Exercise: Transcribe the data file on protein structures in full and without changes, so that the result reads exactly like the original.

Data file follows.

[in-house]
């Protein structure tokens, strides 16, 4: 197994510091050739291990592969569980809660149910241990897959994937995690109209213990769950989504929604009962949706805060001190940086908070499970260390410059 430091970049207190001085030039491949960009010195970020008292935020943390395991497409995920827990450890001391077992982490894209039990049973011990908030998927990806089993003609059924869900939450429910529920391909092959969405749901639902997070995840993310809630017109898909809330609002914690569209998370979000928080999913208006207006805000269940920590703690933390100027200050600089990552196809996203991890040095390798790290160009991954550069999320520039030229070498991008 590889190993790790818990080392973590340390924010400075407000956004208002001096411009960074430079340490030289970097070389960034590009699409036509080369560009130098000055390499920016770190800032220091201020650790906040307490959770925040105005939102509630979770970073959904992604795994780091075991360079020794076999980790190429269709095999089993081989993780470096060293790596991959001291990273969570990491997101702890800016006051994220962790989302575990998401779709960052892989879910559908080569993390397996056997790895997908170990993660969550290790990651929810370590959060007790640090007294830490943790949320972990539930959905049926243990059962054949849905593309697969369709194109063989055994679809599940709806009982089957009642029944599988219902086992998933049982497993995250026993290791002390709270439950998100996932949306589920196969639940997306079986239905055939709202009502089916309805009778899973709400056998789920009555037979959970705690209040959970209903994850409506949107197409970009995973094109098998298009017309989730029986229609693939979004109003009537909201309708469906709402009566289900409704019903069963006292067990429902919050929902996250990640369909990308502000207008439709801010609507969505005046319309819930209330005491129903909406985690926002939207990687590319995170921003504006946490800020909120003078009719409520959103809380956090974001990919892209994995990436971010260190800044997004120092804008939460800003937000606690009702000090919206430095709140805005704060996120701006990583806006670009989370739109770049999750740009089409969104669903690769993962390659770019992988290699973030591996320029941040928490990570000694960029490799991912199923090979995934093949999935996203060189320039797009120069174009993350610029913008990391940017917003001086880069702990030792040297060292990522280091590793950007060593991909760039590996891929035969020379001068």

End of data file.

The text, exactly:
[in-house]
């Protein structure tokens, strides 16, 4: 197994510091050739291990592969569980809660149910241990897959994937995690109209213990769950989504929604009962949706805060001190940086908070499970260390410059 430091970049207190001085030039491949960009010195970020008292935020943390395991497409995920827990450890001391077992982490894209039990049973011990908030998927990806089993003609059924869900939450429910529920391909092959969405749901639902997070995840993310809630017109898909809330609002914690569209998370979000928080999913208006207006805000269940920590703690933390100027200050600089990552196809996203991890040095390798790290160009991954550069999320520039030229070498991008 590889190993790790818990080392973590340390924010400075407000956004208002001096411009960074430079340490030289970097070389960034590009699409036509080369560009130098000055390499920016770190800032220091201020650790906040307490959770925040105005939102509630979770970073959904992604795994780091075991360079020794076999980790190429269709095999089993081989993780470096060293790596991959001291990273969570990491997101702890800016006051994220962790989302575990998401779709960052892989879910559908080569993390397996056997790895997908170990993660969550290790990651929810370590959060007790640090007294830490943790949320972990539930959905049926243990059962054949849905593309697969369709194109063989055994679809599940709806009982089957009642029944599988219902086992998933049982497993995250026993290791002390709270439950998100996932949306589920196969639940997306079986239905055939709202009502089916309805009778899973709400056998789920009555037979959970705690209040959970209903994850409506949107197409970009995973094109098998298009017309989730029986229609693939979004109003009537909201309708469906709402009566289900409704019903069963006292067990429902919050929902996250990640369909990308502000207008439709801010609507969505005046319309819930209330005491129903909406985690926002939207990687590319995170921003504006946490800020909120003078009719409520959103809380956090974001990919892209994995990436971010260190800044997004120092804008939460800003937000606690009702000090919206430095709140805005704060996120701006990583806006670009989370739109770049999750740009089409969104669903690769993962390659770019992988290699973030591996320029941040928490990570000694960029490799991912199923090979995934093949999935996203060189320039797009120069174009993350610029913008990391940017917003001086880069702990030792040297060292990522280091590793950007060593991909760039590996891929035969020379001068």